Does rainfall actually contribute to increase of accident rates?

A 2016 GovHack Project


We are Team Bit Byte Bit from Perth, Western Australia. At the 2016 Australian GovHack competition, we have taken the direction of crunching data obtained from Main Roads Western Australia, Bureau of Meteorology and Insurance Commission of Western Australia. Our aim is to produce an analysis report on Western Australia's motor vehicle accident rate based on traffic volume, weather conditions and motor injury insurance data.

WA Traffic Incidents Time Lapse Map

Correlation between Rainfall and Traffic Incidents

Due to the large amount of rainfall data and the complexity of matching it to traffic incidents, we attempted to simplify this issue by defining rainfall amount as No Rain (<10mm) or Heavy Rain (>10mm). Thus, using CartoDB, a data visualization tool, we can observe the WA traffic incidents in the No Rain and Heavy Rain conditions, to see the effect rainfall has on traffic incidents.

The time lapse visualization map on the left shows WA traffic incidents over the years from 2011 to 2015.

WA Traffic Incident with No Rain

Using CartoDB, we attempted to analyze the data obtained from Main Roads Western Australia on WA Traffic Incidents with No Rain (0mm) condition. As visualized at the map on the left, the red areas indicate traffic accidents over the period of 02/04/2012 to 10/06/2016, with a rainfall of 10mm. The darker shade of red also illustrates the intensity of traffic accident occurrences over the years.

WA Traffic Incident with Heavy Rain

Next, we analyzed the WA traffic incidents under the Some Rain (>0mm) condition, over the same period of 02/04/2012 to 10/06/2016 as well. Surprisingly, from the visualization map on the right, a smaller area of red and lighter shade of red can be observed, which could be due to our data not being normalized. However, this observation could also mean that contrary to popular belief, heavy rainfall doesn't necessarily contribute to a higher rate of traffic accidents. However, further data analysis and research has to be conducted to affirm this hypothesis.


Kwinana Freeway Analysis

We decided to narrow our research and analysis on just a section of the Kwinana Freeway, as this freeway is considered one of the busiest roads in Perth. We used data obtained from Main Roads WA to observe the average road occupancy on Kwinana Freeway. In traffic congestion studies, the road occupancy is defined as the ratio of the number of cars given a length of road. This means that a high road occupancy rate implies a high congestion of cars. We plotted the Road Occupancy vs. Time for Kwinana Freeway Northbound and Southbound on both No Rain and Heavy Rain conditions. The results are illustrated below.



As expected, during Heavy Rain condition the road occupancy appears to be greater than No Rain condition. Additionally, the heaviest traffic congestion can be seen to be during 8:45am, which is expected since most people are driving north towards the city to go to work during this hour.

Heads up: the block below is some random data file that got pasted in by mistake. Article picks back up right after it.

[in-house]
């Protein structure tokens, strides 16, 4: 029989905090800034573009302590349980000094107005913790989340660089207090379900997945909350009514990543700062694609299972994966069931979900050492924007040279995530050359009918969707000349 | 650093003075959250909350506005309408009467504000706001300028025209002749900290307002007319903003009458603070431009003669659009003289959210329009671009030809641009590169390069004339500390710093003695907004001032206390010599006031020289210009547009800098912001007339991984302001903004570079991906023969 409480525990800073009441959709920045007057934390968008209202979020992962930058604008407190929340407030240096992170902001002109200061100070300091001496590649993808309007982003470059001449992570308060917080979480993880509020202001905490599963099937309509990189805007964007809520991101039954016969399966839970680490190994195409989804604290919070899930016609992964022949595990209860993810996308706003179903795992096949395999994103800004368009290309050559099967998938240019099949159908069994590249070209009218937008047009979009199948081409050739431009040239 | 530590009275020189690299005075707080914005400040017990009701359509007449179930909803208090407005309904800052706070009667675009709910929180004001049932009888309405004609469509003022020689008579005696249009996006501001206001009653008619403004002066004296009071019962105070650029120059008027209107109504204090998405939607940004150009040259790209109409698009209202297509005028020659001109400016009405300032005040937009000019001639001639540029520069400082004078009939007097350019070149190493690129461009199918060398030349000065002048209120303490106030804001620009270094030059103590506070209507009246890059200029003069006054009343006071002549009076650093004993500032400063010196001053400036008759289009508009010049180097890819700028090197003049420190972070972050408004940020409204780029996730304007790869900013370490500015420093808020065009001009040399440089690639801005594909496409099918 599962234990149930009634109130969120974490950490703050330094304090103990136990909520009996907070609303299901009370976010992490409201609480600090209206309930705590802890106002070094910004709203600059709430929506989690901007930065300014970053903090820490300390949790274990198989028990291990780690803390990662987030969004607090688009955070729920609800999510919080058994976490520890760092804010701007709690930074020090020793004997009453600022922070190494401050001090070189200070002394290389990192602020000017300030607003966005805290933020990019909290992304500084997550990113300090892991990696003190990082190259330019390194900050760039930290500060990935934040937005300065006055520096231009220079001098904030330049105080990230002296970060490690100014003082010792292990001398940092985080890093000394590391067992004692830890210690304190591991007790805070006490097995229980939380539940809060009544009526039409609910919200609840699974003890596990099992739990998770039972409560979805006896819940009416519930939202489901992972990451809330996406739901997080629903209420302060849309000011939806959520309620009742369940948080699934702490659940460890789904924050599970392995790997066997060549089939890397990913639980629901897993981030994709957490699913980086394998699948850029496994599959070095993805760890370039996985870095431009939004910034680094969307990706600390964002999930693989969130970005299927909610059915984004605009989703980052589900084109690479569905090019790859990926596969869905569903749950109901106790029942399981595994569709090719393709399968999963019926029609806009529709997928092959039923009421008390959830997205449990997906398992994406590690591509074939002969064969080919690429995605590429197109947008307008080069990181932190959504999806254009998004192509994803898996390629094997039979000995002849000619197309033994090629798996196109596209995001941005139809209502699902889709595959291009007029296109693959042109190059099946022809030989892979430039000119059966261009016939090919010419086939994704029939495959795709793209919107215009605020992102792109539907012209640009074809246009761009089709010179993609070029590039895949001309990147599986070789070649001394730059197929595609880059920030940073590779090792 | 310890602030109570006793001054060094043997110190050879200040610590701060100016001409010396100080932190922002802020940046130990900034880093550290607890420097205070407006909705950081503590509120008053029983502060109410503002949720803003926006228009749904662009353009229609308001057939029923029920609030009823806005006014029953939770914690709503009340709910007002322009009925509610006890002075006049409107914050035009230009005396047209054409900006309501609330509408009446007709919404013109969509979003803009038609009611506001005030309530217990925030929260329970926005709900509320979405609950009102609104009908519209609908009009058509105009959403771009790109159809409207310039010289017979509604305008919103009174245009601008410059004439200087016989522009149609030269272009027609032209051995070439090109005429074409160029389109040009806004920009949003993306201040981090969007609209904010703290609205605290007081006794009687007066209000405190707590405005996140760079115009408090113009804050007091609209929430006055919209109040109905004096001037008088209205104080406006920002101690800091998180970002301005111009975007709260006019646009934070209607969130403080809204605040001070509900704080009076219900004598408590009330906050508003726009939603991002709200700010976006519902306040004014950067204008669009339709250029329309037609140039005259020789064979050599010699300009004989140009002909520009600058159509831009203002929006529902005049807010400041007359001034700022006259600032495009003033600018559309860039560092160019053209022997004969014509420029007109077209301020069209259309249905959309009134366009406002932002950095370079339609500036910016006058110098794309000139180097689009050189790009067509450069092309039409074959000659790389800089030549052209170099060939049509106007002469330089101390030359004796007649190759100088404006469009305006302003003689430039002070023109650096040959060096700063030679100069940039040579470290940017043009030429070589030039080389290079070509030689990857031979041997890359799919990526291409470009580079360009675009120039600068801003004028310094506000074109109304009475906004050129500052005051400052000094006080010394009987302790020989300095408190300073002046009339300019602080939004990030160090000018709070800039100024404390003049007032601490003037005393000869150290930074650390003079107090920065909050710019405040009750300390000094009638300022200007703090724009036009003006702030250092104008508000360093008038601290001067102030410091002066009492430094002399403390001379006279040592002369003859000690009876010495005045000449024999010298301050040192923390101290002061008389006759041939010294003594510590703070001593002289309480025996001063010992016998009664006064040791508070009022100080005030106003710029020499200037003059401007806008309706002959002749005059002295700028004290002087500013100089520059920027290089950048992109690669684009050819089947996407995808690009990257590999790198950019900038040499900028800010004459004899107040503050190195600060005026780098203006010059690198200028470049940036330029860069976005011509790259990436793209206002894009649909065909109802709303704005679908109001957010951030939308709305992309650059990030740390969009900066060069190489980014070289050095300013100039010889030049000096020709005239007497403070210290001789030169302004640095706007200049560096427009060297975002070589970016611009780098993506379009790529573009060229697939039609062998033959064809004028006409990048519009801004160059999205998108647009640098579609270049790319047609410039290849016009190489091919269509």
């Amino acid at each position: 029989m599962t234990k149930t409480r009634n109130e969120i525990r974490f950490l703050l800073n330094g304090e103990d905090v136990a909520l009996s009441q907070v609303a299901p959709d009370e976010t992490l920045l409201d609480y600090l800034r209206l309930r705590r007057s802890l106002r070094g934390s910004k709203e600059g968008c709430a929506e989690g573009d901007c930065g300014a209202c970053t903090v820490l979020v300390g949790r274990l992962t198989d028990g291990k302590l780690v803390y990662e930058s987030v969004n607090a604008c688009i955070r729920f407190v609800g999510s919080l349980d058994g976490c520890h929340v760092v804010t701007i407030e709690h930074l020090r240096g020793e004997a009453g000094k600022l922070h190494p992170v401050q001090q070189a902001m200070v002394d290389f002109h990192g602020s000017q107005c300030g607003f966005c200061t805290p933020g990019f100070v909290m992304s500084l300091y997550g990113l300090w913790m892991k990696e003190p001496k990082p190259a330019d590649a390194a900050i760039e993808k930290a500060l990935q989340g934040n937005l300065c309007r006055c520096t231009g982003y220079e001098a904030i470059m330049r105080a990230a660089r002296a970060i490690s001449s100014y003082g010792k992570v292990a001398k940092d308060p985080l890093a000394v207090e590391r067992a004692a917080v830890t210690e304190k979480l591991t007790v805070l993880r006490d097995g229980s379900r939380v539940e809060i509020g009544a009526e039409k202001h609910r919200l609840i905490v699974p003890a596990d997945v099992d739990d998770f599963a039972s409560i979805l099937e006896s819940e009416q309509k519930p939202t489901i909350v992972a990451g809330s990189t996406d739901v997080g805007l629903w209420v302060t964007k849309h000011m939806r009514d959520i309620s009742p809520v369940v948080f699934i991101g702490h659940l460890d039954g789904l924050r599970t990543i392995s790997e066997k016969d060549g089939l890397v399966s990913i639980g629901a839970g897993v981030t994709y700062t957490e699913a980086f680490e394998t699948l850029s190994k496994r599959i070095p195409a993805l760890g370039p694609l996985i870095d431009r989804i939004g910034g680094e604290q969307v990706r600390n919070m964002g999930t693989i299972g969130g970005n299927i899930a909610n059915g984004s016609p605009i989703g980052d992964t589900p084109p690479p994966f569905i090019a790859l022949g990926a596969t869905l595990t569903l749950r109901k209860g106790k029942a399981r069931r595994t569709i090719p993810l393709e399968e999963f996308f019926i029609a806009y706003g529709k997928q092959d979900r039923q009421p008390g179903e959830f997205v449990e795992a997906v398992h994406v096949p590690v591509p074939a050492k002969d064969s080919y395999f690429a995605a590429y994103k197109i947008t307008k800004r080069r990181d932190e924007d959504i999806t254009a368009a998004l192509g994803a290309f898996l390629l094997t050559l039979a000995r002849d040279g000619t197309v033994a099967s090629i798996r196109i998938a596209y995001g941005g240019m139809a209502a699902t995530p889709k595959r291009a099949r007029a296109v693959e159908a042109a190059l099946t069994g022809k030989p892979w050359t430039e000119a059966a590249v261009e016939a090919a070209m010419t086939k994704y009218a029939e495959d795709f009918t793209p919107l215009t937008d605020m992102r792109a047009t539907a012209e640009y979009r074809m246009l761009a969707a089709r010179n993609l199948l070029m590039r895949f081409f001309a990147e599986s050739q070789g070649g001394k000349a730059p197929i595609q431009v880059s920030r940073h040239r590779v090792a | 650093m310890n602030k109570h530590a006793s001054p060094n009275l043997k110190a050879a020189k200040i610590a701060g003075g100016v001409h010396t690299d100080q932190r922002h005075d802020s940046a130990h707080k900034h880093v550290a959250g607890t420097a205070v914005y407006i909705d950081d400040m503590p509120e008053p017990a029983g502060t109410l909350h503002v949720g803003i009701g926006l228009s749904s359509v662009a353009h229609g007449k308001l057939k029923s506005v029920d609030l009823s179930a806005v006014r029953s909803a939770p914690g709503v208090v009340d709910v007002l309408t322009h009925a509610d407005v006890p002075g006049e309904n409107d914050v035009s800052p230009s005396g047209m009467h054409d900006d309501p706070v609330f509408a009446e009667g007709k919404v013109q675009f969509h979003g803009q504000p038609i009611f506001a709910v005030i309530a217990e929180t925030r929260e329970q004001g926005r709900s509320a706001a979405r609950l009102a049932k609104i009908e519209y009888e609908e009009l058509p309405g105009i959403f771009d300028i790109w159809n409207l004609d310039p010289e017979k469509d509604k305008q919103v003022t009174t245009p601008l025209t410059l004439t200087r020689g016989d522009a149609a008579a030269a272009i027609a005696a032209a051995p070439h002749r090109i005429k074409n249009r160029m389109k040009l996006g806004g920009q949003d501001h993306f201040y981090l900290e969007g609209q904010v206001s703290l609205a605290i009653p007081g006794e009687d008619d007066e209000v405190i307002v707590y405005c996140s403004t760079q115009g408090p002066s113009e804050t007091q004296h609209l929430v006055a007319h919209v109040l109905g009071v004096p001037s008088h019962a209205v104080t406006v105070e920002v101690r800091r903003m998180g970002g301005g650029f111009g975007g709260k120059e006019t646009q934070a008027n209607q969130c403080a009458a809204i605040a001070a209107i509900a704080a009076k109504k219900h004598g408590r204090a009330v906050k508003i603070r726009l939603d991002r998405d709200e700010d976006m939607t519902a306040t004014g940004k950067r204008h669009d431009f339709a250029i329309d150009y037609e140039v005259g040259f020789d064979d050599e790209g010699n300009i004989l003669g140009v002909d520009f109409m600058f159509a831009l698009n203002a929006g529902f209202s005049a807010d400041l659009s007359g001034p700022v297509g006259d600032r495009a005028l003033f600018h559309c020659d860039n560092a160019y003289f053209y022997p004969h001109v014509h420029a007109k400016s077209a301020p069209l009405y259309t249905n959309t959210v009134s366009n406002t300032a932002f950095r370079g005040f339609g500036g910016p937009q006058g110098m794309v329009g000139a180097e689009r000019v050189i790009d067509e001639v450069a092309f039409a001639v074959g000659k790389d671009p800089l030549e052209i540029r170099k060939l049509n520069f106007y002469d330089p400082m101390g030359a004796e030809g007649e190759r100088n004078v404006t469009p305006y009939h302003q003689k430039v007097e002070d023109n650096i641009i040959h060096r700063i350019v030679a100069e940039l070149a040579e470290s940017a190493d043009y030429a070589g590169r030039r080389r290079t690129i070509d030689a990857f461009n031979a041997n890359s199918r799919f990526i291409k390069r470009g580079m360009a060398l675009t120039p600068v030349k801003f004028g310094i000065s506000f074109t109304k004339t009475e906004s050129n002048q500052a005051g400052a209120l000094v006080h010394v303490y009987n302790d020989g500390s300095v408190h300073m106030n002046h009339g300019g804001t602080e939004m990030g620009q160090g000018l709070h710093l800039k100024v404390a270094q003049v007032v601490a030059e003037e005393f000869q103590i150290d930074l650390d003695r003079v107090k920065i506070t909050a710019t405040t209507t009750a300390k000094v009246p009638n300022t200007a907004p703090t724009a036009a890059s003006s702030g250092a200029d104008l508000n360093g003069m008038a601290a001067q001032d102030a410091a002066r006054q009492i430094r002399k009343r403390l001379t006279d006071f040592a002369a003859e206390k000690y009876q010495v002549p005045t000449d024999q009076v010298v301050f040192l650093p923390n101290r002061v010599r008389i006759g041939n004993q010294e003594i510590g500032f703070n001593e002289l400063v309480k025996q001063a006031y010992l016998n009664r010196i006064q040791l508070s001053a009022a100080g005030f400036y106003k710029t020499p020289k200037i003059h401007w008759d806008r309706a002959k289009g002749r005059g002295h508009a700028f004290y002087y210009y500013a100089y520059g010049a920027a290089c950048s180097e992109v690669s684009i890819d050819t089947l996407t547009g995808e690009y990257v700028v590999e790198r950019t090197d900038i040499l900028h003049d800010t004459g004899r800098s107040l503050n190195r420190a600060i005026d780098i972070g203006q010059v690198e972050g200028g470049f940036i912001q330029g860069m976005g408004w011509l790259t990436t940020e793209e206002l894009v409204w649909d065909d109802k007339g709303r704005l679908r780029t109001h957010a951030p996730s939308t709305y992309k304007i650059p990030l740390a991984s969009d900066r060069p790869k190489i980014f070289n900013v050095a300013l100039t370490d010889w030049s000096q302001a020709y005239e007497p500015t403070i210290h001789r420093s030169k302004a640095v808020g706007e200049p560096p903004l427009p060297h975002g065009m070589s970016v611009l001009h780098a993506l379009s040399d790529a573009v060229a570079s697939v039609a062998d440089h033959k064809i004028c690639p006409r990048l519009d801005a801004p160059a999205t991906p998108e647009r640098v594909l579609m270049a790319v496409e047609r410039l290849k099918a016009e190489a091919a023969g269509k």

The Southbound chart also shows that during Heavy Rain condition, the road occupancy is greater than No Rain condition. Opposite to the Northbound chart, the heaviest traffic congestion is observed to be 5:30pm evening, which makes sense as people are leaving the city to get home from work.

Summary of Results & Conclusion


By summarizing our data findings in a bar chart, we can see that there is a 3.16% decrease in traffic incidents in Heavy Rain condition compared to No Rain condition. Additionally, analyzing the data from Motor Injury Insurance, a bar chart is generated and it shows a 11.3% decrease in traffic incidents in Heavy Rain condition compared to No Rain condition as well. This further reinforces our hypothesis that heavy rain doesn't necessarily contribute to an increase in traffic accidents.


This finding could mean that people are actually driving safer and with more alertness during Heavy Rain conditions.

Future improvements

We could further improve our data analysis on additional roads to further affirm the validity and accuracy of our hypothesis.

For example, normalization of number of incidents is required. The data has to be adjusted to the volume of cars, to result a bias free rate of traffic incidents.  Only then, a correct visualization of the heat map can be achieved.

Furthermore, a better measure of traffic "congestion" is required, as occupancy rate is only an implication but not a true measure of congestion. For further information, please see https://onedrive.live.com/view.aspx?resid=C1B6684C6B6C0C19!1439&ithint=file%2cdocx&app=Word&authkey=!AL_vWMM3DeW_fcs. Moreover, the data presented here only take account one road link (Kwinana FWY). The data can be scaled further on other roads. To visualize the data better, a time lapse animation of congestion heat map can be produced.

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